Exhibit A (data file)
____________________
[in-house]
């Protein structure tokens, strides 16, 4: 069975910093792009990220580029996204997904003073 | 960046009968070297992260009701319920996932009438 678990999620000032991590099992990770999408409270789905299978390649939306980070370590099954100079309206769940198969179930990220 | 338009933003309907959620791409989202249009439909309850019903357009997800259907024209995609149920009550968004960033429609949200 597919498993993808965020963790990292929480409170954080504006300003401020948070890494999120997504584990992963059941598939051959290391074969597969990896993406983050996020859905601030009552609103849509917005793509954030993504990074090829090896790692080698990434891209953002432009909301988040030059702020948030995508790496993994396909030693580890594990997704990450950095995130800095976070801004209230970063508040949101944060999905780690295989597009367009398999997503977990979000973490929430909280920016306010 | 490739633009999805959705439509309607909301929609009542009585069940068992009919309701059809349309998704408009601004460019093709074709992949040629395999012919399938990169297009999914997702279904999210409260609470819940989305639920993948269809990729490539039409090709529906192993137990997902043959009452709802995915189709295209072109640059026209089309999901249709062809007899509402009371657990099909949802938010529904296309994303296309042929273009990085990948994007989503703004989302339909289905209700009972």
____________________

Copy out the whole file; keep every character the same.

[in-house]
């Protein structure tokens, strides 16, 4: 069975910093792009990220580029996204997904003073 | 960046009968070297992260009701319920996932009438 678990999620000032991590099992990770999408409270789905299978390649939306980070370590099954100079309206769940198969179930990220 | 338009933003309907959620791409989202249009439909309850019903357009997800259907024209995609149920009550968004960033429609949200 597919498993993808965020963790990292929480409170954080504006300003401020948070890494999120997504584990992963059941598939051959290391074969597969990896993406983050996020859905601030009552609103849509917005793509954030993504990074090829090896790692080698990434891209953002432009909301988040030059702020948030995508790496993994396909030693580890594990997704990450950095995130800095976070801004209230970063508040949101944060999905780690295989597009367009398999997503977990979000973490929430909280920016306010 | 490739633009999805959705439509309607909301929609009542009585069940068992009919309701059809349309998704408009601004460019093709074709992949040629395999012919399938990169297009999914997702279904999210409260609470819940989305639920993948269809990729490539039409090709529906192993137990997902043959009452709802995915189709295209072109640059026209089309999901249709062809007899509402009371657990099909949802938010529904296309994303296309042929273009990085990948994007989503703004989302339909289905209700009972």